Norfolk In-care Council (NICC) ©2018 Norfolk County Council

Alcohol

Firstly, depending on how old you are, you have to remember the laws on alcohol:

You cannot buy alcohol from a shop or in a pub or club in the UK (and most of Europe) until you are 18. It is also illegal for anyone to sell it to you and if you get someone 18+ to buy it for you, they can be prosecuted as well.

Remember, if you don't want a drink then don't have one

Even after one or two drinks, your judgement will be affected and you are more likely to have accidents, take risks and do things that you wouldn't normally do. This is why you should never drink and drive or operate machinery after drinking.

If you do drink, drink slowly and don't mix your drinks, because besides the fact that a double vodka and Redbull on top of a couple of pints of Stella tastes horrible and you'll probably end up throwing up in the toilet, mixing drinks and drinking too much makes you prone to accidents and also seriously damages your health.

Know your limits

The amount of alcohol that you consume is measured in 'units'. Here are some rough examples of what makes up a typical 'unit'

  • Half a pint of beer or cider
  • A small glass of wine
  • A single measure of spirits (e.g. Jack Daniels, vodka, gin, or Malibu)

It is recommended by health experts that adult men don't have any more than 21 units per week and that women have no more than 14 units. In real terms this means that if you go out to the pub every night, men shouldn't really have more than 2 pints of beer or lager, or more than 3 glasses of wine, or 3 single shots with a mixer (e.g. no more than 3 vodka and RedBulls). But remember, this still doesn't mean you have to drink your recommended allowance every day.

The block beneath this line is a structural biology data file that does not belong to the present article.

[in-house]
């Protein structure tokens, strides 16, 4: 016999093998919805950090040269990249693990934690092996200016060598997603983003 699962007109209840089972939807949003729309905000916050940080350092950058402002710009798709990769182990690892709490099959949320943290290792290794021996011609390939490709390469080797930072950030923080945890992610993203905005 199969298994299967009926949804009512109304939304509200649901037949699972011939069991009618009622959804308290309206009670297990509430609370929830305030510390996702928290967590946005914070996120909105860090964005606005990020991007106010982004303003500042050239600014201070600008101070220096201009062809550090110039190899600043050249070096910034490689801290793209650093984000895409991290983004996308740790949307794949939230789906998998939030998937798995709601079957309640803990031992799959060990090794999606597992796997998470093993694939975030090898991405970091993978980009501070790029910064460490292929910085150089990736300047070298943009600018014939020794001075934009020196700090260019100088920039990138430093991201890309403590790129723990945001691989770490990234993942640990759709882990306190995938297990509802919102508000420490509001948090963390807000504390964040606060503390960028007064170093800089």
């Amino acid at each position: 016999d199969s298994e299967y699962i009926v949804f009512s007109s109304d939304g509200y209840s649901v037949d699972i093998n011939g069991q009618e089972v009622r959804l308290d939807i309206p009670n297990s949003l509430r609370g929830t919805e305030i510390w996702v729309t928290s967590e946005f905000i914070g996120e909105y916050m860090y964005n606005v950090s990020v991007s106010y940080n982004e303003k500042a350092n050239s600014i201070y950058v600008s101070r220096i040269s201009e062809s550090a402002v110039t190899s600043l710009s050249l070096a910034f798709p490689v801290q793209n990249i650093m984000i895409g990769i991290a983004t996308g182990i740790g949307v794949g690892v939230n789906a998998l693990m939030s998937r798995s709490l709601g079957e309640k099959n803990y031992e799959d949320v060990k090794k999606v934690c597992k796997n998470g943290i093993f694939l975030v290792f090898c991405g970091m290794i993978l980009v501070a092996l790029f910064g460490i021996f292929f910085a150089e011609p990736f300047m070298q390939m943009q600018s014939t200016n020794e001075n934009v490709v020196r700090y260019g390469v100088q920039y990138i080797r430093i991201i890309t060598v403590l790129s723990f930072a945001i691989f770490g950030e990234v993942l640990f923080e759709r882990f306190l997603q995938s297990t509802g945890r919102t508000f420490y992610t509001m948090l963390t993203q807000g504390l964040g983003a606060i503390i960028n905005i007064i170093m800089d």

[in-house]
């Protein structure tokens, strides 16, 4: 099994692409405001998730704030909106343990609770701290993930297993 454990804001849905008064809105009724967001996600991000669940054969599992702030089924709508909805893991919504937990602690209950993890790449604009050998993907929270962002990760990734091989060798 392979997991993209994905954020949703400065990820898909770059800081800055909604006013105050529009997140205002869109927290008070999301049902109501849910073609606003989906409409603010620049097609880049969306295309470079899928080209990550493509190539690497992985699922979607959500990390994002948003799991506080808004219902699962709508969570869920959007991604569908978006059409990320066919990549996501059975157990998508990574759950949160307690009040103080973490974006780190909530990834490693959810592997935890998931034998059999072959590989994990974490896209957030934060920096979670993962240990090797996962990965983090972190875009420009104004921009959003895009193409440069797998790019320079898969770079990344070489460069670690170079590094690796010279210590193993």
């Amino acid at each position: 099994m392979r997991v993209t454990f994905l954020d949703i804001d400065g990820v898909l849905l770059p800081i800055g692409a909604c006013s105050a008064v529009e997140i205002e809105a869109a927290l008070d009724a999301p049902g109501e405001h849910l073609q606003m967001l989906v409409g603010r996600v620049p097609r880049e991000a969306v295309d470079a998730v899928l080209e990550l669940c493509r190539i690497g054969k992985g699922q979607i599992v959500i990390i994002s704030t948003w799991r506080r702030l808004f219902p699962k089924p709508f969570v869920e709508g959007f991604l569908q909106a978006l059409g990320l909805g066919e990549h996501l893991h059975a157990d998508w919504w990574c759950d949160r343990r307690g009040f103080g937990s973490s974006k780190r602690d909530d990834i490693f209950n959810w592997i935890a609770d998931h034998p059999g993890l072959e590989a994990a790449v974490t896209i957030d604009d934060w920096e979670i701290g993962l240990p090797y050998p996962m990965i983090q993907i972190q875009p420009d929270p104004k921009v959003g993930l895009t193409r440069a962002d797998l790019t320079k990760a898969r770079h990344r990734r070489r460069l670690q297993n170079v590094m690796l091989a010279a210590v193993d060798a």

Also, women tend to get drunk faster than men on the same amount of alcohol because alcohol is more diluted in a man's body than a woman's as a man's body is made up of around 10% more fluid than a woman's.

Warning signs

It's time to think about cutting down if you know you are drinking over the recommended allowance or if you can see yourself in any of these signs.

  • Drinking more to get the same effect.
  • Seriously regretting things when you've done when you've been drunk (e.g. finding out you've had your moose goggles on and waking up next to a complete minger).
  • Missing important events (like a job interview) because you're hungover or still drunk.
  • Drinking excessive amounts in one sitting ("binge drinking").

And if the following points sound familiar, you could have well developed an alcohol problem that requires help:

  • Drinking in secret and lying about how much you drink.
  • Thinking about alcohol even you're not drinking and becoming anxious when you can't get access to drink.
  • Getting into trouble as a result of alcohol (i.e. accidents or violence).
  • Finding yourself short of cash because you've spent it all on drink.
  • Thinking you need a drink to help deal with certain situations.
  • Reacting angrily when people suggest you have a drink problem

If you think you might need help with an alcohol problem or think you know someone who does, then check out some of these sites for help and advice:

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